I am the Ghaemian Scholar-in-Residence for 2010-2011, and these are some of the broad claims that led me to scholarly inquiry into the nature of American life and politics. While at the HCA, I will teach a course, “Making Public Policy in the United States,” in order to develop a perspective on big questions about the nature of the United States through an examination of the traditions and assumptions of the public policy process. Topics include the historical context of policy making, both as an arena of practice and as a field of inquiry; the political, partisan, ideological, and institutional context of the policy process; the roles of official and unofficial policy actors; agenda-setting; the roles of power and interest groups in policy making; policy tools; policy implementation; policy failure; and ideas for improving the policy process. This class, like the policy process literature, is primarily concerned with the contemporary United States national government, but we will also consider states, localities, and other countries, as well as historical examples.
I come to the HCA after a varied academic background. I am now an assistant professor in the Center for Public Administration and Policy in the School of Public and International Affairs at Virginia Tech, in Blacksburg, Virginia, USA. I hold a Ph.D. in government from the University of Virginia, an M.A. in political philosophy from Claremont Graduate University, and a B.A. from the University of Dallas. While at Virginia Tech, I have been on leave as a postdoctoral fellow at the Center for International Security and Cooperation at Stanford University and at the Program on Constitutional Government at Harvard University. I have published in scholarly as well as popular journals, and I worked for a year as a journalist for the Associated Press.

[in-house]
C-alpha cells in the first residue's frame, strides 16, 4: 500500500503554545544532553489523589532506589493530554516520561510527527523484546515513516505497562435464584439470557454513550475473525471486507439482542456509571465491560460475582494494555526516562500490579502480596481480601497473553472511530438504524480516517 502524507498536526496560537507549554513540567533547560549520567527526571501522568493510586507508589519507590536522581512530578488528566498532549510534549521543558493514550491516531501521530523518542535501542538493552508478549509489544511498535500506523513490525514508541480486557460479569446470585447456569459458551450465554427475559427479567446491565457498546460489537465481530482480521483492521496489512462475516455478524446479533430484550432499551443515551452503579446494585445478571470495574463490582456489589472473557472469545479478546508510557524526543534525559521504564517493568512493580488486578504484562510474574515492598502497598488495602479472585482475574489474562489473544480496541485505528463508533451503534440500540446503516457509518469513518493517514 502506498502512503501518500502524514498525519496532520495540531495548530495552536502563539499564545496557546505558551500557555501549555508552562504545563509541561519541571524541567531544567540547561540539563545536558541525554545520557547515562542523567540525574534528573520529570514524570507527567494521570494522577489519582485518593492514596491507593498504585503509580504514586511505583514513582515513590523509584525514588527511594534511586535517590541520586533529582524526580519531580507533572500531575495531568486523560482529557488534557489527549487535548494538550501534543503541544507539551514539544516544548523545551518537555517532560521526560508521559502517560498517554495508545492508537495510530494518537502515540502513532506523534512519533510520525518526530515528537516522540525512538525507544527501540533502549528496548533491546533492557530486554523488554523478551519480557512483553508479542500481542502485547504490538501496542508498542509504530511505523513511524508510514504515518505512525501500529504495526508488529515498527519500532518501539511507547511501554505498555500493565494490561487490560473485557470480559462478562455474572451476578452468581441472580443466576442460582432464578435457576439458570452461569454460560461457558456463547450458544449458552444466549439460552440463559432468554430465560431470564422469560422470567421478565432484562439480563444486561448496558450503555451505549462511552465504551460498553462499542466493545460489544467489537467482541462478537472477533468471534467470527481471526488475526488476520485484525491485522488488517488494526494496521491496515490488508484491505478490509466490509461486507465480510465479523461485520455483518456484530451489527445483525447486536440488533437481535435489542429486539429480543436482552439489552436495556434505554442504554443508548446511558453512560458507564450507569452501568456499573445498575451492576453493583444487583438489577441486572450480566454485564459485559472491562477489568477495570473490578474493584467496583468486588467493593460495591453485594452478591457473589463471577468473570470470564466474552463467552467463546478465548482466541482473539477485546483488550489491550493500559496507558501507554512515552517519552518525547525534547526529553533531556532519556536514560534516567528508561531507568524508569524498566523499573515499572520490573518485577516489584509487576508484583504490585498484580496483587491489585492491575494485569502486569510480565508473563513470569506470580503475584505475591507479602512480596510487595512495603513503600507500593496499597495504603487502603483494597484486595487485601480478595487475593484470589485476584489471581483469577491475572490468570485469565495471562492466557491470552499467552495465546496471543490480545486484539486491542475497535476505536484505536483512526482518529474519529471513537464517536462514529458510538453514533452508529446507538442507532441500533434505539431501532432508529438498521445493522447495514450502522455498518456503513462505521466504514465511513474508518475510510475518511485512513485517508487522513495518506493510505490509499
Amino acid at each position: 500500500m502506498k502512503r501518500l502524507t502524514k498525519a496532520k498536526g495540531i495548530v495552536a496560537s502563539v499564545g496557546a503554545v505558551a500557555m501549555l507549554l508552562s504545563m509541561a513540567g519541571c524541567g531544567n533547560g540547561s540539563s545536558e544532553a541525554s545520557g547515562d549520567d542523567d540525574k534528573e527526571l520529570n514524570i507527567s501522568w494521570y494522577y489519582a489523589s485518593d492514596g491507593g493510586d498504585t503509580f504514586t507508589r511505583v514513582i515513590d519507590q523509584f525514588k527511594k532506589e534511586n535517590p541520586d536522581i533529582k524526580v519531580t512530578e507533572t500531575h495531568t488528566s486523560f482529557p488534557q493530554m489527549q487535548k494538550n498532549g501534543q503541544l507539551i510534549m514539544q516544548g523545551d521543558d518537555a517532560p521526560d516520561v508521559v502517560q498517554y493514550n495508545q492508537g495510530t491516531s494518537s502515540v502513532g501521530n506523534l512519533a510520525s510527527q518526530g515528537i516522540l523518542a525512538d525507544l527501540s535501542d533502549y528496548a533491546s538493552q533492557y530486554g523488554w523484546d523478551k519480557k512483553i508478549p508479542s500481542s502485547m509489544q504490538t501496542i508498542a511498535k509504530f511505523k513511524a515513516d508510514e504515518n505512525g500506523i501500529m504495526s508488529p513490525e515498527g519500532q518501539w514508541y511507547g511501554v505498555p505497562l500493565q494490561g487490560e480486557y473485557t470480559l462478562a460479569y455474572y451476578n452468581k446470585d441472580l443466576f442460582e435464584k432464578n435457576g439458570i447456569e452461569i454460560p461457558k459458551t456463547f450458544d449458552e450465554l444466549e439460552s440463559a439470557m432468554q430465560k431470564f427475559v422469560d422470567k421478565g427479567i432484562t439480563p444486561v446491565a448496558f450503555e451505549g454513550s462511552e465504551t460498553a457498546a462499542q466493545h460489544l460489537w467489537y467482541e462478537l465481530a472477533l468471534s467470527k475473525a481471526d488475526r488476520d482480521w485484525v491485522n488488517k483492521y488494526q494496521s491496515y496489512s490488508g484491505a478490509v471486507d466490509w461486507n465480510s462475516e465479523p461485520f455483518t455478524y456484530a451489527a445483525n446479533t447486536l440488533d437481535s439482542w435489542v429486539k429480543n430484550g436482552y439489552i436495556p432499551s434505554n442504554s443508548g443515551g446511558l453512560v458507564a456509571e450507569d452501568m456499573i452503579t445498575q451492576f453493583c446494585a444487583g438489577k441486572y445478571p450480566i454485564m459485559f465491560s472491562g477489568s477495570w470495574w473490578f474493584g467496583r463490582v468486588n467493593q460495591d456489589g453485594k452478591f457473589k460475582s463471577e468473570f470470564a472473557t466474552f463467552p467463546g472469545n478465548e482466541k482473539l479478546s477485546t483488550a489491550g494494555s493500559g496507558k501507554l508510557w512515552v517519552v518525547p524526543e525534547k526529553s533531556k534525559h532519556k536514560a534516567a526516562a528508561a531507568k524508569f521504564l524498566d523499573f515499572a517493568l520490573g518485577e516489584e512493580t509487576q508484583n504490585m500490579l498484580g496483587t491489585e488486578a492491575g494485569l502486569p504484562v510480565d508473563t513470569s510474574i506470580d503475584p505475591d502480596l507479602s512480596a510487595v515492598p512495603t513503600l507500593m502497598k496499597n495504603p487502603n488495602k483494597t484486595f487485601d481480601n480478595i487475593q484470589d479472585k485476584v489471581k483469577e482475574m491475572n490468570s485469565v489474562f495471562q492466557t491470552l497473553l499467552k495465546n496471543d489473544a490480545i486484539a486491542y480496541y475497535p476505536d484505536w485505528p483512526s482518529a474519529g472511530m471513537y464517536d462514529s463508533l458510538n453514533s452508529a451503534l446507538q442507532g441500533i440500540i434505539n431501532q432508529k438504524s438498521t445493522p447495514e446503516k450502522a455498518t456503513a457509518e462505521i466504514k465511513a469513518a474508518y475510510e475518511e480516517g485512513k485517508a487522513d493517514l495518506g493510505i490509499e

While at the HCA, I hope to complete a book manuscript, titled Disasters and the Democratic State: How Bureaucrats, Politicians, and the Public Prepare for the Unexpected. The manuscript is a history of the ratcheting up of expectations of the United States national government’s role in disaster, from the American founding to the present. The aim is to provide a lens on both the changing meaning of disaster and the changing role of the national government in American life.
I hope to engage German scholars with similar interests in disaster and political institutions, a topic in which Germany’s well-known reinsurance industry takes an interest. I will also begin a new project on the history of the International Atomic Energy Agency, located in Vienna. I am interested in German debates about nuclear power, and the role of German claims about nuclear power and international authority in the agency’s work. I look forward to engaging with the diverse interests of students and faculty in Heidelberg. People drawn to the HCA hail from different parts of the world but share an interest in scholarly inquiry into American topics and a commitment to the life of the mind.